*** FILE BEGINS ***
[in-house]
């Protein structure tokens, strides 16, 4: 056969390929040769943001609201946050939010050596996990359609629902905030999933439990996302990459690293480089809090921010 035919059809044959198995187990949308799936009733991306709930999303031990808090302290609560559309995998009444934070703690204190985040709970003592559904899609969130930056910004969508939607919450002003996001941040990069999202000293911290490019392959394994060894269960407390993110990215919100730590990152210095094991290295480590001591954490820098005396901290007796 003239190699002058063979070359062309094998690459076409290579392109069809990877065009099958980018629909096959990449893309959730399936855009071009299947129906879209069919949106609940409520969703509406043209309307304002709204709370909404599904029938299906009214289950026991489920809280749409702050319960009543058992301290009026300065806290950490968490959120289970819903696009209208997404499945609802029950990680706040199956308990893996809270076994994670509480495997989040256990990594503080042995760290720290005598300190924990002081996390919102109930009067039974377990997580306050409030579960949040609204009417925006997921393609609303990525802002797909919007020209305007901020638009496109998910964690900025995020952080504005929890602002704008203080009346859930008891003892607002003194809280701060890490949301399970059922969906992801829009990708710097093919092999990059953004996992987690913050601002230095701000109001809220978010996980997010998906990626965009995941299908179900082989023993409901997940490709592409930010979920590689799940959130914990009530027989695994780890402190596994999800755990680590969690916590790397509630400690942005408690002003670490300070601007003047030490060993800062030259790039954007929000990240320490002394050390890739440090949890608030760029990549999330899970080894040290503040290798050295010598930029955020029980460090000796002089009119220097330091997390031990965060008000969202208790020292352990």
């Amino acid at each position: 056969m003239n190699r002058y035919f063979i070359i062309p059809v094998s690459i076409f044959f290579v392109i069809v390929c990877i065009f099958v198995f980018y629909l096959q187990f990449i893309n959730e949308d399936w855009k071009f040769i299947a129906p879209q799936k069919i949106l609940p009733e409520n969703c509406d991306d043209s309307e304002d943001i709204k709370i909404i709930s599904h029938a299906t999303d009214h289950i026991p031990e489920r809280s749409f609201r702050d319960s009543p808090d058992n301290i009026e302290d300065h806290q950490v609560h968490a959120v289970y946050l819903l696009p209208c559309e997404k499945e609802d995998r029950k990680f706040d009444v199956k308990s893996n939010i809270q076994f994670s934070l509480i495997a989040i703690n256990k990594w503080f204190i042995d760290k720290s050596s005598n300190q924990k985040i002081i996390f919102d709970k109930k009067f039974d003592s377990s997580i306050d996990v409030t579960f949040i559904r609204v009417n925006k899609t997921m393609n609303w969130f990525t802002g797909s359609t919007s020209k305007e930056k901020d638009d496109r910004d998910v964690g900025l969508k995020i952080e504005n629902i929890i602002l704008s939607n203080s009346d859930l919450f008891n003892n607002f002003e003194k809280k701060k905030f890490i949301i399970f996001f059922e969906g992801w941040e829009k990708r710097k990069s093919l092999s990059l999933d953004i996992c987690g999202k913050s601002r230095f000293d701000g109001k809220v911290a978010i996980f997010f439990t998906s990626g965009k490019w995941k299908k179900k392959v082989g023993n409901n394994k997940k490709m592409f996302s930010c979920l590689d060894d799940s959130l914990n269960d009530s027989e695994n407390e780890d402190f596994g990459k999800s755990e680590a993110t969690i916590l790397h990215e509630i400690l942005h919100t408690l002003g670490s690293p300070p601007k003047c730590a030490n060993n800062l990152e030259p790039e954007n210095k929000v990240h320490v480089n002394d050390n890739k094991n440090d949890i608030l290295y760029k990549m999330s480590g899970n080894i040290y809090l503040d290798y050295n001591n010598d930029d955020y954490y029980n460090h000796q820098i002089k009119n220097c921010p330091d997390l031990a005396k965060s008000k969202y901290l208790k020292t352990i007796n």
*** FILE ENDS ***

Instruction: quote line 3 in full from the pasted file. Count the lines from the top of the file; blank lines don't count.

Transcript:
């Amino acid at each position: 056969m003239n190699r002058y035919f063979i070359i062309p059809v094998s690459i076409f044959f290579v392109i069809v390929c990877i065009f099958v198995f980018y629909l096959q187990f990449i893309n959730e949308d399936w855009k071009f040769i299947a129906p879209q799936k069919i949106l609940p009733e409520n969703c509406d991306d043209s309307e304002d943001i709204k709370i909404i709930s599904h029938a299906t999303d009214h289950i026991p031990e489920r809280s749409f609201r702050d319960s009543p808090d058992n301290i009026e302290d300065h806290q950490v609560h968490a959120v289970y946050l819903l696009p209208c559309e997404k499945e609802d995998r029950k990680f706040d009444v199956k308990s893996n939010i809270q076994f994670s934070l509480i495997a989040i703690n256990k990594w503080f204190i042995d760290k720290s050596s005598n300190q924990k985040i002081i996390f919102d709970k109930k009067f039974d003592s377990s997580i306050d996990v409030t579960f949040i559904r609204v009417n925006k899609t997921m393609n609303w969130f990525t802002g797909s359609t919007s020209k305007e930056k901020d638009d496109r910004d998910v964690g900025l969508k995020i952080e504005n629902i929890i602002l704008s939607n203080s009346d859930l919450f008891n003892n607002f002003e003194k809280k701060k905030f890490i949301i399970f996001f059922e969906g992801w941040e829009k990708r710097k990069s093919l092999s990059l999933d953004i996992c987690g999202k913050s601002r230095f000293d701000g109001k809220v911290a978010i996980f997010f439990t998906s990626g965009k490019w995941k299908k179900k392959v082989g023993n409901n394994k997940k490709m592409f996302s930010c979920l590689d060894d799940s959130l914990n269960d009530s027989e695994n407390e780890d402190f596994g990459k999800s755990e680590a993110t969690i916590l790397h990215e509630i400690l942005h919100t408690l002003g670490s690293p300070p601007k003047c730590a030490n060993n800062l990152e030259p790039e954007n210095k929000v990240h320490v480089n002394d050390n890739k094991n440090d949890i608030l290295y760029k990549m999330s480590g899970n080894i040290y809090l503040d290798y050295n001591n010598d930029d955020y954490y029980n460090h000796q820098i002089k009119n220097c921010p330091d997390l031990a005396k965060s008000k969202y901290l208790k020292t352990i007796n």